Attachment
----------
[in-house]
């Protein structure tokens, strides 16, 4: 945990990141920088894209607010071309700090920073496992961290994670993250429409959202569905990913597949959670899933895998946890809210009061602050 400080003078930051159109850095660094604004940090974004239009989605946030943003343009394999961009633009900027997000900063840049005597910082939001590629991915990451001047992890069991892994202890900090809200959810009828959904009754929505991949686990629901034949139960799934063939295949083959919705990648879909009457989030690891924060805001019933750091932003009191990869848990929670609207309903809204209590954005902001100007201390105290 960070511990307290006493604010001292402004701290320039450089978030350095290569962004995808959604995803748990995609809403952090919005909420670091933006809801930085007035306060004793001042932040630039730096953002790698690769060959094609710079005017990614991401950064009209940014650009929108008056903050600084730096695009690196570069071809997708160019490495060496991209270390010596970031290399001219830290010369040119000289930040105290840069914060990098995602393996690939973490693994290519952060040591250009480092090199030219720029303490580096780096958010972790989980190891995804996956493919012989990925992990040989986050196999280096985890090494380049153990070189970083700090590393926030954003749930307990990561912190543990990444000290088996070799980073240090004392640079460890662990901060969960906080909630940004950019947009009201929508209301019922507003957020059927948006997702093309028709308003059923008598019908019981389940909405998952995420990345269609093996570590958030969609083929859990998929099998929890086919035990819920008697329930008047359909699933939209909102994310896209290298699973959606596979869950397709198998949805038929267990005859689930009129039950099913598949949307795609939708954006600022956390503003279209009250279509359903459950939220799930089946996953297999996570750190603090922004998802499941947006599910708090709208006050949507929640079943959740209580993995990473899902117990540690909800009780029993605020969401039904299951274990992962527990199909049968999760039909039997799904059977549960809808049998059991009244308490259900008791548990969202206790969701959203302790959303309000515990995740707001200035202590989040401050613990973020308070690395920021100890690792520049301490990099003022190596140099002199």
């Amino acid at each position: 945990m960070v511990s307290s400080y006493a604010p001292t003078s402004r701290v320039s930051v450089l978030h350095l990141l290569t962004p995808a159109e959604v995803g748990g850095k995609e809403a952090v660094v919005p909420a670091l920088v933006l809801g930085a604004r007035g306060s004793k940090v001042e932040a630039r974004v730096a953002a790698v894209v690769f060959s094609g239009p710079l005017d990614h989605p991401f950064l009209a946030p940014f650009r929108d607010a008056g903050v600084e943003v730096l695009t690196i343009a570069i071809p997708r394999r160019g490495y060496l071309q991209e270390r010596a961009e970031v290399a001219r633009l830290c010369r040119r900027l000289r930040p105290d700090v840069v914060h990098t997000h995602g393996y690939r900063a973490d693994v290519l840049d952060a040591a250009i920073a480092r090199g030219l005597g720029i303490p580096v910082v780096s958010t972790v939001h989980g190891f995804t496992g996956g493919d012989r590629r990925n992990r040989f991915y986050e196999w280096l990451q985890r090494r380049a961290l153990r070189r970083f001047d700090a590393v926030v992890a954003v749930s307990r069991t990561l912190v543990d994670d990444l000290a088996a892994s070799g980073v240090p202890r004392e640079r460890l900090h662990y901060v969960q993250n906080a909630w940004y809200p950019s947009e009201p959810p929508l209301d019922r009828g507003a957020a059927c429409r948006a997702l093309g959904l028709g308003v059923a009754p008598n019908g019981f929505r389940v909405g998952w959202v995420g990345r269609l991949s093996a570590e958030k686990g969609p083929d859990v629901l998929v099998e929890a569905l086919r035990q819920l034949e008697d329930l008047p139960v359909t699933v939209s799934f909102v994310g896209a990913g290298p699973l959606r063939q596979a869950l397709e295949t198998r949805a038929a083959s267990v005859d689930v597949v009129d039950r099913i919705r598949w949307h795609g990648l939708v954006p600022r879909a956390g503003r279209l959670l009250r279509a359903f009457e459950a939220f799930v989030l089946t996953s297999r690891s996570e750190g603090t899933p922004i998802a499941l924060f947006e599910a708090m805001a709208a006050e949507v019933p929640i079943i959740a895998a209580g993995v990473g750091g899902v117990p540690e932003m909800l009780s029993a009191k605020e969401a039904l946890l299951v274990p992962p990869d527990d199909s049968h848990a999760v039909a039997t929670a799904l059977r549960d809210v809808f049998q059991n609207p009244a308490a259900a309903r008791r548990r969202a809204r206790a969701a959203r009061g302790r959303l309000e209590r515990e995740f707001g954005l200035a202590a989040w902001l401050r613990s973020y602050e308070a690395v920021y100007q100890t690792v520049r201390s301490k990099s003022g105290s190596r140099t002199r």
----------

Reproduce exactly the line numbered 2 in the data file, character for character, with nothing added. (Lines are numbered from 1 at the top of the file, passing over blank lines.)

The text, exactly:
């Protein structure tokens, strides 16, 4: 945990990141920088894209607010071309700090920073496992961290994670993250429409959202569905990913597949959670899933895998946890809210009061602050 400080003078930051159109850095660094604004940090974004239009989605946030943003343009394999961009633009900027997000900063840049005597910082939001590629991915990451001047992890069991892994202890900090809200959810009828959904009754929505991949686990629901034949139960799934063939295949083959919705990648879909009457989030690891924060805001019933750091932003009191990869848990929670609207309903809204209590954005902001100007201390105290 960070511990307290006493604010001292402004701290320039450089978030350095290569962004995808959604995803748990995609809403952090919005909420670091933006809801930085007035306060004793001042932040630039730096953002790698690769060959094609710079005017990614991401950064009209940014650009929108008056903050600084730096695009690196570069071809997708160019490495060496991209270390010596970031290399001219830290010369040119000289930040105290840069914060990098995602393996690939973490693994290519952060040591250009480092090199030219720029303490580096780096958010972790989980190891995804996956493919012989990925992990040989986050196999280096985890090494380049153990070189970083700090590393926030954003749930307990990561912190543990990444000290088996070799980073240090004392640079460890662990901060969960906080909630940004950019947009009201929508209301019922507003957020059927948006997702093309028709308003059923008598019908019981389940909405998952995420990345269609093996570590958030969609083929859990998929099998929890086919035990819920008697329930008047359909699933939209909102994310896209290298699973959606596979869950397709198998949805038929267990005859689930009129039950099913598949949307795609939708954006600022956390503003279209009250279509359903459950939220799930089946996953297999996570750190603090922004998802499941947006599910708090709208006050949507929640079943959740209580993995990473899902117990540690909800009780029993605020969401039904299951274990992962527990199909049968999760039909039997799904059977549960809808049998059991009244308490259900008791548990969202206790969701959203302790959303309000515990995740707001200035202590989040401050613990973020308070690395920021100890690792520049301490990099003022190596140099002199």